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Political commentary

October 8th, 2008 (01:12 pm)

current mood: contemplative

If you don't like Barack Obama, you probably won't like this commentary in The New Yorker, so by all means, don't read it.

However, if you're one of those people who intends to vote for Obama after taking a deep breath and hoping for the best, the commentary should make you feel better about your choice.

I, myself, have grown exhausted with being treated like I'm an idiot or some misty-eyed stargazer because of my political opinions. I'm not a socialist or a communist because of what I believe is the best direction for this nation to take in caring for its people and fostering the best in us all. I love my country and its liberties--liberties that come with risks as well as rewards. Also, apparently unlike many people noisier than I am--and this is NOT confined to a particular political party--I don't hate or hold in contempt my fellow citizens, even when they're flawed and even when their values and beliefs aren't the same as mine. I don't see how any of us can believe we stand on moral high ground when we're so intolerant and insulting to people who differ from us--and that is just as applicable to political ideology and spiritual beliefs as to those things over which we have no control--skin color, age, gender, national origin, and sexual orientation.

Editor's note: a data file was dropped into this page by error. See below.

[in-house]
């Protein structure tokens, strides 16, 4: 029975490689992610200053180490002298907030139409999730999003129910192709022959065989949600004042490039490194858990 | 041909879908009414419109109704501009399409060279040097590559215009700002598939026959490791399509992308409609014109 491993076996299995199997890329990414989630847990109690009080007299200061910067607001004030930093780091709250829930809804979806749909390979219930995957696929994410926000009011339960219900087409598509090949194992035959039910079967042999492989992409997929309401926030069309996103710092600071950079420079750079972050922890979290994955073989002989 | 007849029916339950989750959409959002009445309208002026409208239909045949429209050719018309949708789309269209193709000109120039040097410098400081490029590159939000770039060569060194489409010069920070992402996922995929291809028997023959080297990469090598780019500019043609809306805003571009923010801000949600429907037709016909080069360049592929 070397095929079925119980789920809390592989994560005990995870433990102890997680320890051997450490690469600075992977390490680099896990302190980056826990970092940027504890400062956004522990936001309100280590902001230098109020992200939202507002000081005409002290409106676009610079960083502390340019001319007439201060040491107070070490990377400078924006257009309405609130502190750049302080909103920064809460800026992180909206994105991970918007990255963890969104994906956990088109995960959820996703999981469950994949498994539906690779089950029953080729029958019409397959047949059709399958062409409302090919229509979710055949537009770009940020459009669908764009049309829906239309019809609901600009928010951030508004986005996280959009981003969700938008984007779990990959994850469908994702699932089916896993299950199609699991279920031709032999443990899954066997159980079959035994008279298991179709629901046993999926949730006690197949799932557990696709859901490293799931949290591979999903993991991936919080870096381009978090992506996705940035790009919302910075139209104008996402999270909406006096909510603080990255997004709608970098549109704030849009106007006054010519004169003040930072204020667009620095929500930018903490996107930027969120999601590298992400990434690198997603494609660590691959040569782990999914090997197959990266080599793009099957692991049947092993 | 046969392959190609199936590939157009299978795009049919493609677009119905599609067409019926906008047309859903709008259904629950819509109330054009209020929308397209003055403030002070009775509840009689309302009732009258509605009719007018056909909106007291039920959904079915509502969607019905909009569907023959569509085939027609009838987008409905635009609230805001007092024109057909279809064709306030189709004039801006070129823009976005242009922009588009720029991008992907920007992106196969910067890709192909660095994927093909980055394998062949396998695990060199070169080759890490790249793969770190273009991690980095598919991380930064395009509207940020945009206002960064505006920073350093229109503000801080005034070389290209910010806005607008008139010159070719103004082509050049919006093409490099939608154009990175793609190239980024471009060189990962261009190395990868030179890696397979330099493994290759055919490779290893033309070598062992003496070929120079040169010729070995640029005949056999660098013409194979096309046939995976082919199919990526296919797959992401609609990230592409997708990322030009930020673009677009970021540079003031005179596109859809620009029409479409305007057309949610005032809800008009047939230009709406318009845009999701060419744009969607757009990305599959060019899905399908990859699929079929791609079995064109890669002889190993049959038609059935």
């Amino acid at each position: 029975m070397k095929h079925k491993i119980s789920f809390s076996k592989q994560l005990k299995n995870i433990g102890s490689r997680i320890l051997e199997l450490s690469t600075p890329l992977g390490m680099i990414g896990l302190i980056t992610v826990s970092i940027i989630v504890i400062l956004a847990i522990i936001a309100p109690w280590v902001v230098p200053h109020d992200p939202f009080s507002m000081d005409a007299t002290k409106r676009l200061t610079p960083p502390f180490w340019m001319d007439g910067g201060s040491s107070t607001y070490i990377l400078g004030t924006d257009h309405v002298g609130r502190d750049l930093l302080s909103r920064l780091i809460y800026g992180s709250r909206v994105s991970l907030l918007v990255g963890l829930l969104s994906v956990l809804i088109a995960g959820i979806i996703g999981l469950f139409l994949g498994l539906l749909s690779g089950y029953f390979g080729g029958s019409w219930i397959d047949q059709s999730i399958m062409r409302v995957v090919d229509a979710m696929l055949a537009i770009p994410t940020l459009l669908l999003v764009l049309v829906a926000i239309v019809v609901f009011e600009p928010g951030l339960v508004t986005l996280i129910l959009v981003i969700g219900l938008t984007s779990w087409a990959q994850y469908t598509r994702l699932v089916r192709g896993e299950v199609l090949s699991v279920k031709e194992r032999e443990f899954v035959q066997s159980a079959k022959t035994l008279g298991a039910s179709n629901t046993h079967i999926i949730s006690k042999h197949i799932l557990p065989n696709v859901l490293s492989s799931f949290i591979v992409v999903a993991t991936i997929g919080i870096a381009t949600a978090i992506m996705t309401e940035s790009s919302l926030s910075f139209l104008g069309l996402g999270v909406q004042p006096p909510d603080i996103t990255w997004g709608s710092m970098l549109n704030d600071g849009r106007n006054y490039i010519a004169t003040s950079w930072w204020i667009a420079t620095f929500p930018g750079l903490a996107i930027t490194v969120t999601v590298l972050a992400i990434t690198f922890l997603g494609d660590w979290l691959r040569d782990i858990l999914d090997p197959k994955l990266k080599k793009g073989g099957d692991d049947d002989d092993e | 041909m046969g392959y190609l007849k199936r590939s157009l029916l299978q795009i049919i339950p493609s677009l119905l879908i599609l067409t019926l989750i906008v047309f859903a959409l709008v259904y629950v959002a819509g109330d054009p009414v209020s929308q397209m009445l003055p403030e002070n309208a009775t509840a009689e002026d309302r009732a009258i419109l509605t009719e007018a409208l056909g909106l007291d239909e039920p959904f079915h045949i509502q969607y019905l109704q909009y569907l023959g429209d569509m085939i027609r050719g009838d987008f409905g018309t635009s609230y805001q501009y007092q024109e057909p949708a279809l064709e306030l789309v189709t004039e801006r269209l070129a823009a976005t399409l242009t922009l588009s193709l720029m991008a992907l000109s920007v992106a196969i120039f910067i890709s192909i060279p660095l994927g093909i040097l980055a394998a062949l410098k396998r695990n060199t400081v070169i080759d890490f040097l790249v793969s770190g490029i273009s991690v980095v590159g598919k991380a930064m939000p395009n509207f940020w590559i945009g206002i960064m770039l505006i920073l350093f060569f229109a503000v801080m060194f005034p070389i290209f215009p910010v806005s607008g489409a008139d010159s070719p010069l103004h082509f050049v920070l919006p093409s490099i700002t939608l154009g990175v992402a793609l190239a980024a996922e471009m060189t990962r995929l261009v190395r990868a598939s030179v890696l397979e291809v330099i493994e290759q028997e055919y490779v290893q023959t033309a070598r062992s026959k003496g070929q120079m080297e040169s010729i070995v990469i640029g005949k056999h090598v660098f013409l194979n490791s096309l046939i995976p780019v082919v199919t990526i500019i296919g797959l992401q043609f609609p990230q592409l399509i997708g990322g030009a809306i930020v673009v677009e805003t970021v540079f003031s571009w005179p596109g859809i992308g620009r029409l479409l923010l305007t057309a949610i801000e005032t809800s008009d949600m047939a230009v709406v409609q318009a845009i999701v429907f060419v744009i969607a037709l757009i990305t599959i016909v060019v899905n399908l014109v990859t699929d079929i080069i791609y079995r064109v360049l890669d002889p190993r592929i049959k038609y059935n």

My core beliefs and values haven't changed from the first election I voted in until now--and I have voted for Republican candidates, including in one presidential election, based on those beliefs and values. As I've watched the GOP change over the decades, the gap between the party and my beliefs has turned into a Grand Canyon of difference, while the Democratic party has stayed mostly aligned with my beliefs. So I call myself a Democrat even though I'll go outside party lines to vote for those I think are the best candidates based on a range of issues.

Not this time, even though Barack Obama was not my first choice. Nor even my second. But when it became clear he was going to be the Democrats' choice, I listened and watched and read about Obama AND Biden AND McCain AND Palin. I'm not a blind follower, and I'm not a fool. Campaign slogans and promises mean very little to me. The executive branch is only one component of our government, but it's an essential part of global perception of and confidence in the U.S. Domestically, the White House needs to be able to work with Congress and make wise judicial appointments.

Is Obama the perfect candidate based on my personal priorities? No. I will not get everything I want. But who says I should? We as a people have the power to always work for those things we believe are right and just--not just when we vote for a president.

I feel calm and confident about my decision to vote for Barack Obama, and it helps to read commentators who take his measure and apply their conclusions to his leadership potential. That, ultimately, is what I hope for in a president: one who can lead all of us, not close himself (or herself) off from any of us.


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